Hillside Ventures is overseen by UConn business school professor Greg Reilly, also head of the newly renamed Boucher Management & Entrepreneurship department.

The program aims to educate students about the venture investment process via a hands-on approach; participants write business proposals and personally meet with startup founders.

Students pitch investment opportunities to a six-member board — comprised of UConn alumni, faculty and business leaders — and ultimately to the UConn Foundation, which allocates the money.

Once approved, the group can invest upwards of $25,000 in a single startup. Students focus on companies either founded by UConn alumni, or that are in the sustainability, insurtech or edtech industries.

“These students walk the walk and talk the talk in learning from this experiential program,” Elliott said. “They go to these companies and go through the exact steps that a professional private investor would go through to invest in a company.”

Penna, who estimates she devotes about 15 hours weekly to the program, said students often find out about potential startups by attending regional conferences where early-stage companies pitch to investors.

After getting to know companies and their leaders, students analyze startups and create a “one-pager” report that details the company’s future earnings potential.

If a company is suitable for investment, students will pitch the oversight investment board and UConn Foundation for approval.

Hillside Ventures has a student portfolio manager — Matthew Aristy — who provides quarterly updates on portfolio companies. In addition, students will periodically meet in person or virtually with startup management teams for check-ins.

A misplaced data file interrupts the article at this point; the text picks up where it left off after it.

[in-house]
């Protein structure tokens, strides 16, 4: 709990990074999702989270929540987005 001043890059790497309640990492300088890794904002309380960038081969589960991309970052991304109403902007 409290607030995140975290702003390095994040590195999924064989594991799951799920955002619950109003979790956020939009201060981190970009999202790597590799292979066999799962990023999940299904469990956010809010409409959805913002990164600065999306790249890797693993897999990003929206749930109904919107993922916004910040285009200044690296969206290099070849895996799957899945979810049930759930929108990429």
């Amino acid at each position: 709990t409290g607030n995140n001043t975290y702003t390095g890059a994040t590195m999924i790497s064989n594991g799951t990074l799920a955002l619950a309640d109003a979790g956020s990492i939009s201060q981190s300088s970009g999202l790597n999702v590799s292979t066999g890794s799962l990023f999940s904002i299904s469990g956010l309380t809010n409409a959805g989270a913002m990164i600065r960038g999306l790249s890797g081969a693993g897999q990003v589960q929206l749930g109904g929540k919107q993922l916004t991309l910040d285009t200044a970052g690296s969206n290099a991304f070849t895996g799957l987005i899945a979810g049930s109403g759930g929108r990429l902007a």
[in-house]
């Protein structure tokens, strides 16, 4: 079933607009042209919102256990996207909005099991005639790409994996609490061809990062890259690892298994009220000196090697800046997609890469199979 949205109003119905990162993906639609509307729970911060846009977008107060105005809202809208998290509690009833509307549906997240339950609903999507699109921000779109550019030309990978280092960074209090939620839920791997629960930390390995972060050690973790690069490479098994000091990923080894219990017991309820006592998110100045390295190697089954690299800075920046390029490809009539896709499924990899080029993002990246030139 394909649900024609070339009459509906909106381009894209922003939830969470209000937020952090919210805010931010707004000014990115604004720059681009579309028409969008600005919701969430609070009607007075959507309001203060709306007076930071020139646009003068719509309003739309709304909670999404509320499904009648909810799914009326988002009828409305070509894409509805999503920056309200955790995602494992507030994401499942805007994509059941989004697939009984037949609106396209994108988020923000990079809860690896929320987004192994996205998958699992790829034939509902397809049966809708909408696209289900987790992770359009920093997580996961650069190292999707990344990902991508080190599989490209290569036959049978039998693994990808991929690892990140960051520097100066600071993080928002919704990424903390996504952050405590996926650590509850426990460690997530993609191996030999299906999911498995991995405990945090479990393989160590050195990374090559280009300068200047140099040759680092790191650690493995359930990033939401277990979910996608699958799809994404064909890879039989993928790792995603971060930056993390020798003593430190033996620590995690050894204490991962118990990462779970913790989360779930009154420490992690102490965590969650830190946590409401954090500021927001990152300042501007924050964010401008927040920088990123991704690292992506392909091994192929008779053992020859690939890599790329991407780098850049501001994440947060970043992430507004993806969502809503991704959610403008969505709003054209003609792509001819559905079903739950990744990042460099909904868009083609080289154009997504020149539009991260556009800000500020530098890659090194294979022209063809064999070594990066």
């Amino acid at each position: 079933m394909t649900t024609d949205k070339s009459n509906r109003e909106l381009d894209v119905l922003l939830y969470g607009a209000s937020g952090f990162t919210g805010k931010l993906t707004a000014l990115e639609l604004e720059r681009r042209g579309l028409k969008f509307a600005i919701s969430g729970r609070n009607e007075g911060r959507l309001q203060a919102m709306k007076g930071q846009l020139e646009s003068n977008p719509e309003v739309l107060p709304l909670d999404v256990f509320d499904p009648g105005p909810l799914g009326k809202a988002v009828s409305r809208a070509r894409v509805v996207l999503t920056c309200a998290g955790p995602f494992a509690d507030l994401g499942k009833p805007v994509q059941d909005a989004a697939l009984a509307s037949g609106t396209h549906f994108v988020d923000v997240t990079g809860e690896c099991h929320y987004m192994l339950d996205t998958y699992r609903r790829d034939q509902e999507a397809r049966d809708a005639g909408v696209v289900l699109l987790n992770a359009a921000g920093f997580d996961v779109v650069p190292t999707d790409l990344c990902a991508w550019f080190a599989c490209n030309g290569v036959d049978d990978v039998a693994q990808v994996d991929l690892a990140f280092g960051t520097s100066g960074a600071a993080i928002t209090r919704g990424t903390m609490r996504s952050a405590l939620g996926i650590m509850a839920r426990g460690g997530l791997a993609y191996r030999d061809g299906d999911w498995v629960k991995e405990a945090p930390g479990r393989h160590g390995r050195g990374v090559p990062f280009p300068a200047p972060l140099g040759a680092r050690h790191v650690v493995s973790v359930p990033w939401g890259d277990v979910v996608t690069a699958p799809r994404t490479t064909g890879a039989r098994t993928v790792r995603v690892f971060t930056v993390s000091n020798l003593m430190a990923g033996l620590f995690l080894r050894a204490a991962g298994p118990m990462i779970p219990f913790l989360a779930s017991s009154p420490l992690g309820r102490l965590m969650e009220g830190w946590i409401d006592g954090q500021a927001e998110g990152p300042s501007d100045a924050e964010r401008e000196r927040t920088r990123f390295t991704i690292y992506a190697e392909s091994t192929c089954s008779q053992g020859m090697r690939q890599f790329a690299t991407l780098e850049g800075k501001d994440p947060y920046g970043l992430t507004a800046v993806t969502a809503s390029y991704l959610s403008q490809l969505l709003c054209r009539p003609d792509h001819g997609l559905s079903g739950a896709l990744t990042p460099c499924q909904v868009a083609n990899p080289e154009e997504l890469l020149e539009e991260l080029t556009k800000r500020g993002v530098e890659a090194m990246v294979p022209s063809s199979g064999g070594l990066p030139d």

Startups could potentially receive a second round of investment, Penna said.

One Connecticut company that has received funding is Stamford-based LessonBee, which provides online health-education courses for schools and parents.

Comfort zone

UConn junior Dhanush Kotumraju, 20, is a member of Hillside Ventures.

The finance major said he’s been able to grow and step out of his comfort zone by participating in the program.

“Coming into this, I was a little bit more introverted,” Kotumraju said. “I wasn’t comfortable hopping on a phone call and having a conversation with (a startup). But, through Hillside Ventures, I’ve really developed that skill.”

Kotumraju said the program has also taught him a key trait to successful venture investment: “Always be skeptical.”

“The (investment) board has taught us to check everything and get multiple opinions before making decisions and not to believe someone blindly,” he said.

Reilly, the business school professor, said UConn graduates who have participated in Hillside Ventures have gone on to get investment banking and venture capital jobs in New York City, Chicago and Boston.

“Students are uniquely motivated to engage deeply in the class because they value the authenticity of the tasks they are doing, have a sense of control over their learning, and have support from fellow students, faculty and outside experts,” Reilly said.